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AMD, Nvidia and Microsoft join forces on one-cable VR standard

FIVE OF THE WORLD’S biggest tech companies have joined forces to launch an open industry standard that enables VR headsets to connect with PCs using a single, high-bandwidth USB Type-C connector, instead of a messy range of cords and connectors.

Called VirtualLink, the specification is purpose-built for VR and led by Nvidia, Oculus, Valve, AMD, and Microsoft, who make up a completely new industry consortium of silicon, software, and headset manufacturers.

“To fulfil the promise of next-generation VR, headsets will need to deliver increased display resolution and incorporate high-bandwidth cameras for tracking and augmented reality,” the consortium explained in a statement.

“This new connection, an Alternate Mode of USB-C, simplifies and speeds up VR setup time, avoiding key obstacles to VR adoption. It also brings immersive VR experiences to smaller devices with fewer ports, such as thin and light notebooks.”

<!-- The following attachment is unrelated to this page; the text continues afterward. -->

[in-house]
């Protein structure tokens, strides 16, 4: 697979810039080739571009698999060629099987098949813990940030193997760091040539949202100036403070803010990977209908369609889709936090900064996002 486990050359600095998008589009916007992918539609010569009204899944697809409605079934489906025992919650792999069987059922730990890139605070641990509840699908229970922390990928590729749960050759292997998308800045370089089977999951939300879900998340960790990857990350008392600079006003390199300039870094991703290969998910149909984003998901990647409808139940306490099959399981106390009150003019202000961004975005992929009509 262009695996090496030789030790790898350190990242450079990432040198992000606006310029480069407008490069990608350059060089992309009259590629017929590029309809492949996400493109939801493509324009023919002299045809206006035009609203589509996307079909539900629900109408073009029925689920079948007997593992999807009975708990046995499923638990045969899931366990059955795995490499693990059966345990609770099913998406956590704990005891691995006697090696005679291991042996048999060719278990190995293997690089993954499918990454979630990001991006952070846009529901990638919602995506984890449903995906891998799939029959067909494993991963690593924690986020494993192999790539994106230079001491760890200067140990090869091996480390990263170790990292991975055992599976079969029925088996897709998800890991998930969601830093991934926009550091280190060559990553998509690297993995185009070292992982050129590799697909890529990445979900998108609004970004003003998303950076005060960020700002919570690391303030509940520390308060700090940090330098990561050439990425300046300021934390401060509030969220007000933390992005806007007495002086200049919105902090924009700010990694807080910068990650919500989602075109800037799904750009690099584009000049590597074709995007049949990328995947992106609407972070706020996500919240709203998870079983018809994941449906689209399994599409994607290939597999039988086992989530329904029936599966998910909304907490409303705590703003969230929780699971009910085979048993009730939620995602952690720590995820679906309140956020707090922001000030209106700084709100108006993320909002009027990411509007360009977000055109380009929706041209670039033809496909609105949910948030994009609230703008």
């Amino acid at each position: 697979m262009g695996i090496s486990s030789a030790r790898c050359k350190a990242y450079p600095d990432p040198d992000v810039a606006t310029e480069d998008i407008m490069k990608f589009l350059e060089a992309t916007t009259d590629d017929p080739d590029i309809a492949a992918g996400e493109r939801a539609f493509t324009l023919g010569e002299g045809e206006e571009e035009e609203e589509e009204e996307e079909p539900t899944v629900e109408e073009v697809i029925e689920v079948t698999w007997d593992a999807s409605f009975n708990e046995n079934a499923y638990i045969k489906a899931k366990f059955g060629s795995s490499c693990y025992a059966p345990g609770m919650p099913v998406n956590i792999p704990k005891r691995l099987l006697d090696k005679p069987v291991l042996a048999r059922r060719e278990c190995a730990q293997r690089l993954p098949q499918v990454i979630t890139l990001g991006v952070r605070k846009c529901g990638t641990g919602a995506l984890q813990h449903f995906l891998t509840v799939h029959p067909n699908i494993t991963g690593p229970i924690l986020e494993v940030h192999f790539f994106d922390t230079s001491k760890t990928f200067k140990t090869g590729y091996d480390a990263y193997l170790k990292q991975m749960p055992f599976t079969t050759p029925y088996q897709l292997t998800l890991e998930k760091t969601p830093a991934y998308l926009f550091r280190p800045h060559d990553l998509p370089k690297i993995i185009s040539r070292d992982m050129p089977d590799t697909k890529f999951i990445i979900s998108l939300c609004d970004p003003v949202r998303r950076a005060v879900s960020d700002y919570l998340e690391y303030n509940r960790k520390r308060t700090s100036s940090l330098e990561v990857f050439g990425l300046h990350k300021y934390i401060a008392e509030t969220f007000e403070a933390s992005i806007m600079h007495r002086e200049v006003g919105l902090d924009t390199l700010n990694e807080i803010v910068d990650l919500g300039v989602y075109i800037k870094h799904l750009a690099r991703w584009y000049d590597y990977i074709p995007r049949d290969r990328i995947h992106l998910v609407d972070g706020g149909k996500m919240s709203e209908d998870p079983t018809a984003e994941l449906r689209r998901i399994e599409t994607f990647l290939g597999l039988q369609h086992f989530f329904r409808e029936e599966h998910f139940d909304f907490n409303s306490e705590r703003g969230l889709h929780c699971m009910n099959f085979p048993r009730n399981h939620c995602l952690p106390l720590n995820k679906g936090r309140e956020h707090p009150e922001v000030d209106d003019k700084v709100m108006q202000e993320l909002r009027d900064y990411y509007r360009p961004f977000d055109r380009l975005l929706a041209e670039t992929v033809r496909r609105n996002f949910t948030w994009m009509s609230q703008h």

VirtualLink connects with VR headsets to deliver four high-speed HBR3 DisplayPort lanes, which are scalable for “future needs”. This includes a USB3.1 data channel for supporting high-resolution cameras and sensors and up to 27 watts of power.

It is also said to optimise for the latency and bandwidth demands that will enable headset and PC makers to deliver better experiences in the future of VR.

“Simulating reality requires incredible visual fidelity and processing power,” said Nvidia’s general manager of gaming and VR, Jason Paul. “With a single, high-bandwidth cable, VirtualLink unlocks the full potential of the PC to power amazing VR experiences.”

Head of Rift at Oculus, Nate Mitchell, added: “At Oculus, we’re committed to making VR easily approachable for a wide variety of people,” said. “A consolidated connection point is critical in removing barriers to experiencing high-powered PC VR.”

However, so far the VirtualLink alliance has only published an “advance overview” of their specification for companies that want to take advantage of it ahead of a 1.0 release, so it’s going to be quite a while before future headsets can adopt the technology.

You’ll notice that one of the biggest VR headset developers, HTC, isn’t involved in the consortium. With Vive being one of the more popular devices, if HTC continues to use a different connector, the VR industry isn’t going to achieve true standard across the board. µ

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Source : Inquirer

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